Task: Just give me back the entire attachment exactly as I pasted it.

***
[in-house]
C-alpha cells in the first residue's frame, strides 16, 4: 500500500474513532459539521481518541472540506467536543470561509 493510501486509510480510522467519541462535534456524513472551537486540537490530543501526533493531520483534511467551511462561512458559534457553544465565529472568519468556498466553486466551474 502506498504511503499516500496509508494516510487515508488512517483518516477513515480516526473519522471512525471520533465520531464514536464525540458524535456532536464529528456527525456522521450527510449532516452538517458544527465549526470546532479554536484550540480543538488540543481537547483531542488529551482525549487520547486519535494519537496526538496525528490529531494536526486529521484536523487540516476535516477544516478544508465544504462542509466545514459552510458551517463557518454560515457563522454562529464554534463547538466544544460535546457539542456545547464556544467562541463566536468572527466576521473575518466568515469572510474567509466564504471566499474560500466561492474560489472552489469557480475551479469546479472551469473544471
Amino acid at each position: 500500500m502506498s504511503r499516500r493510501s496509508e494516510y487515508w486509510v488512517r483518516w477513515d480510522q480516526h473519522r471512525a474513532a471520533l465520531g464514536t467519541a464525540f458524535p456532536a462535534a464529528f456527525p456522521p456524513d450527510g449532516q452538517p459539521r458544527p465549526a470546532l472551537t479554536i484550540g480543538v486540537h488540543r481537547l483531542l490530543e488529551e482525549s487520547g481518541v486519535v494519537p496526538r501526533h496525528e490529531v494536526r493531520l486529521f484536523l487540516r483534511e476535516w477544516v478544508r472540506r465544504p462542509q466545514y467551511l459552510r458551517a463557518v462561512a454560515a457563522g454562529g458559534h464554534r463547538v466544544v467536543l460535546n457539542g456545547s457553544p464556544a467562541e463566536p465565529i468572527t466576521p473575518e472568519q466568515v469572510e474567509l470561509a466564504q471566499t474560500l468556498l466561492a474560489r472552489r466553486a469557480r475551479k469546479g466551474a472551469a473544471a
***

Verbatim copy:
[in-house]
C-alpha cells in the first residue's frame, strides 16, 4: 500500500474513532459539521481518541472540506467536543470561509 493510501486509510480510522467519541462535534456524513472551537486540537490530543501526533493531520483534511467551511462561512458559534457553544465565529472568519468556498466553486466551474 502506498504511503499516500496509508494516510487515508488512517483518516477513515480516526473519522471512525471520533465520531464514536464525540458524535456532536464529528456527525456522521450527510449532516452538517458544527465549526470546532479554536484550540480543538488540543481537547483531542488529551482525549487520547486519535494519537496526538496525528490529531494536526486529521484536523487540516476535516477544516478544508465544504462542509466545514459552510458551517463557518454560515457563522454562529464554534463547538466544544460535546457539542456545547464556544467562541463566536468572527466576521473575518466568515469572510474567509466564504471566499474560500466561492474560489472552489469557480475551479469546479472551469473544471
Amino acid at each position: 500500500m502506498s504511503r499516500r493510501s496509508e494516510y487515508w486509510v488512517r483518516w477513515d480510522q480516526h473519522r471512525a474513532a471520533l465520531g464514536t467519541a464525540f458524535p456532536a462535534a464529528f456527525p456522521p456524513d450527510g449532516q452538517p459539521r458544527p465549526a470546532l472551537t479554536i484550540g480543538v486540537h488540543r481537547l483531542l490530543e488529551e482525549s487520547g481518541v486519535v494519537p496526538r501526533h496525528e490529531v494536526r493531520l486529521f484536523l487540516r483534511e476535516w477544516v478544508r472540506r465544504p462542509q466545514y467551511l459552510r458551517a463557518v462561512a454560515a457563522g454562529g458559534h464554534r463547538v466544544v467536543l460535546n457539542g456545547s457553544p464556544a467562541e463566536p465565529i468572527t466576521p473575518e472568519q466568515v469572510e474567509l470561509a466564504q471566499t474560500l468556498l466561492a474560489r472552489r466553486a469557480r475551479k469546479g466551474a472551469a473544471a